Many will argue that television group owners like Belo are well positioned to negotiate with cable and satellite providers to ensure carriage of their entire digital stream. This is dead wrong. Indeed, our experience has been just the opposite. Cable operators possess the market strength necessary to dictate terms most favorable to them, and given their capacity to maintain a monopoly status as a programmer and a transmitter, they have no motivation to agree to carry the entire pipeline of broadcast programming. Local broadcasters' ability to provide consumers with any new service does not presently exist, since multicasting cannot be financially viable reaching only the 15 percent of the population that does not subscribe to cable or satellite. Notably, the broadcast networks still fare well. They are able to leverage the cable properties they own with their owned and operated television stations, and are therefore able to negotiate favorable retransmission consent agreements. This is not a criticism of the broadcast network/cable negotiation or relationship. It merely is recognition of the realities of the existing marketplace.
We have reached a critical juncture in the digital transition where we have two paths to choose from. One path will lead to an abundance of local news and information delivered to American citizens by a variety of sources, thereby increasing discussion and knowledge of these issues by society. The other path will lead to a decrease in the number of diverse sources providing local news and information and the eventual control of news and information by just a few companies. We must decide whether the country is well-served by having a plethora of voices in 200-plus television markets with at least two local owners in each market, where there are local newspapers also competing to provide news and information. Or do we make policy decisions that allow only seven companies to largely determine the future of news and information in our country. Preserving localism, maintaining a free press and encouraging an even playing field when it comes to how we receive news and information should not be a difficult decision. Unfortunately, the path that some are suggesting belie the facts.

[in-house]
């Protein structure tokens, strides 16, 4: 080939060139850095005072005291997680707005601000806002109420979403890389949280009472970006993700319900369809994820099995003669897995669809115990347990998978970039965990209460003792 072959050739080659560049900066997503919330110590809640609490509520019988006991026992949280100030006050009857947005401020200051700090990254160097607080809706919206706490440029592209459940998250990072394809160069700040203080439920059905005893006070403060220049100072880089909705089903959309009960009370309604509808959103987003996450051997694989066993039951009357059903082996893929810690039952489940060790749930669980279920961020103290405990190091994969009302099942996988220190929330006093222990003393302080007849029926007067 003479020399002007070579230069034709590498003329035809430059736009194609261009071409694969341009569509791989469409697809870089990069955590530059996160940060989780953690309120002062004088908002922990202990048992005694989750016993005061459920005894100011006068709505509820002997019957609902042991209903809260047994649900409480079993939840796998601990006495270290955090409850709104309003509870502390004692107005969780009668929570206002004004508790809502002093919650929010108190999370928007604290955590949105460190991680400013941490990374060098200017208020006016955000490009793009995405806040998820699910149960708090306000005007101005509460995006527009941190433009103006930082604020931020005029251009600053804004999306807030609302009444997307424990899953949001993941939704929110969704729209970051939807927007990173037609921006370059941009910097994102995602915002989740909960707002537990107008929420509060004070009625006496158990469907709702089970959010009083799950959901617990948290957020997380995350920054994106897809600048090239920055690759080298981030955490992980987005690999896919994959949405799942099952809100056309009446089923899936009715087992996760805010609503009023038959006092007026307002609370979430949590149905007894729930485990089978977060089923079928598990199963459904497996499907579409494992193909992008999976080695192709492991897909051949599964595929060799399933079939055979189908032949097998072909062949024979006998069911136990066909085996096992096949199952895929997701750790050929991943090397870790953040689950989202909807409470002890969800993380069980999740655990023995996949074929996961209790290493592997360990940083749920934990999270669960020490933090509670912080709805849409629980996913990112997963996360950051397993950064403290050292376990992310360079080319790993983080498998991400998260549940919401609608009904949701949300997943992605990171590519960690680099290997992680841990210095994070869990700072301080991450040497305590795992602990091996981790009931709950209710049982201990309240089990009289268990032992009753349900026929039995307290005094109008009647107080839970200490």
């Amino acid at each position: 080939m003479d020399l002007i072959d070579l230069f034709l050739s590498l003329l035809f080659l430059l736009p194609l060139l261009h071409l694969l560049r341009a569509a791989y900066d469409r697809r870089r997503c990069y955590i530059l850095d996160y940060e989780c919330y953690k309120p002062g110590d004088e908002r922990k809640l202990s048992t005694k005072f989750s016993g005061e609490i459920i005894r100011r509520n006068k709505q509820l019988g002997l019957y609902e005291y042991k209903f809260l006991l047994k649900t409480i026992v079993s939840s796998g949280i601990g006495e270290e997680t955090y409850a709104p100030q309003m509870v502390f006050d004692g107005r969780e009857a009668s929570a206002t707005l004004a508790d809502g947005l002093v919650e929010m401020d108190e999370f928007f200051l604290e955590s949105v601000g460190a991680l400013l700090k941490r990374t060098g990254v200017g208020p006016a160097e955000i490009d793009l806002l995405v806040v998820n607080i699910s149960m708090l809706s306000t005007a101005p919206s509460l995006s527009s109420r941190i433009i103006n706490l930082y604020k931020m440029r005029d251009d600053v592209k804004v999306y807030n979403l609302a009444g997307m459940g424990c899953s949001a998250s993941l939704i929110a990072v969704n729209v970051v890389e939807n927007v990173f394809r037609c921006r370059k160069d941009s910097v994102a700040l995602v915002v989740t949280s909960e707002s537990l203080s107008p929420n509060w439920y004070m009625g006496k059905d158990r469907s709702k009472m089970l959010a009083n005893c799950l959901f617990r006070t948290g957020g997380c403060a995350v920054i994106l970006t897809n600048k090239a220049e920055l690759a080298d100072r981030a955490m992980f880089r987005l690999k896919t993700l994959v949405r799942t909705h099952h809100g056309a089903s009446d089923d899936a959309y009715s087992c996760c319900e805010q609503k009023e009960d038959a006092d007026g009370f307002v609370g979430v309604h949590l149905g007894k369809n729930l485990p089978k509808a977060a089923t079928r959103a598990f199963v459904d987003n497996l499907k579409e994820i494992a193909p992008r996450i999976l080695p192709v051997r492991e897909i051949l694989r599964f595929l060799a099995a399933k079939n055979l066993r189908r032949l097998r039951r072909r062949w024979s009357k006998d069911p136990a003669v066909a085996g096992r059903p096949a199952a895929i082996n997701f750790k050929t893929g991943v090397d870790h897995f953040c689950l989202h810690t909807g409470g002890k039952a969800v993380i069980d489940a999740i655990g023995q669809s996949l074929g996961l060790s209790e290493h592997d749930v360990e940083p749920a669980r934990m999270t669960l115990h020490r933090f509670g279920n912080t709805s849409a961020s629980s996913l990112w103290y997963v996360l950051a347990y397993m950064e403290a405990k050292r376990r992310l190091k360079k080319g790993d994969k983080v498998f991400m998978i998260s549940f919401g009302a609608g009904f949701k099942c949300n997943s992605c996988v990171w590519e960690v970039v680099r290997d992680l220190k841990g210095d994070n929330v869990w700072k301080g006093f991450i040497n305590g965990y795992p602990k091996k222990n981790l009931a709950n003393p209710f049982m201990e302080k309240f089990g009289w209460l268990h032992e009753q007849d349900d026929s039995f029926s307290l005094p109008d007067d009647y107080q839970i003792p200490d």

Local broadcasters and our print colleagues provide important checks and balances to the news and information that we receive every day from all sources at the local and national level. Some of these other sources are established journalists working for established journalistic organizations; others are not. Given the instantaneous manner in which Americans receive news and information, having a trustworthy and independent counter-balance is critical to a vibrant national discussion on important issues. Every day, Americans are bombarded with information from more and more sources and at a much faster pace than anyone could have anticipated. It is impossible to filter all of the information that we now receive instantaneously, and to determine which information is reliable. In addition to delivering news and information, local broadcasters and newspapers provide an invaluable service to their communities by distilling this information in a manner that is usable and understandable. The editors within these professions often separate fact from fiction and reality from fantasy to help their viewers and readers get the credible information they need, and, at the same time, deliver information in a manner that reflects the values of their local community. While errors can and are made in this process, they always are quickly brought to light. The impact of peer review and criticism should not be discounted nor should we take for granted the effect it has on maintaining journalistic integrity. Without a vibrant local media, all of this will be lost and we will have to rely on the judgment of a few to serve the needs of the many.
Over the next four years, our government will be faced with many significant policy decisions that will impact our Nation. As relates to telecommunications policy, the Bush Administration already has begun to lay the important groundwork necessary so that the next generation of the telecommunications industry will flourish, and Belo applauds the President's vision on these issues. We earnestly hope that the Administration and Congress will apply this same level of enthusiasm toward local broadcasters as we transition to digital television service. The Federal Communications Commission will continue to play a crucial role in guiding the industry and consumers through this conversion. The decisions of the five FCC Commissioners will establish the future of communications policy and determine how Americans receive their news and information; who is appointed to this important body deserves very serious deliberation.
Belo, like other broadcasters, is excited about digital television. This is a watershed moment for the industry and we intend to take full advantage of it for the benefit of local citizens. We are confident that we can marry quality journalism and a healthy respect for the values of the communities we serve with the advances that digital technology brings. As has always been the case in the history of the broadcast industry, the government can either foster or hinder the ability of local broadcasters to serve our communities. We do not intend to abandon the compact we have with the government or our viewers for use of the spectrum. We hope that the policies enacted in 2005 will allow broadcasters like Belo to continue operating within this compact and permit every citizen to benefit from the opportunities that digital television can bring to the broadcast industry and America's local communities.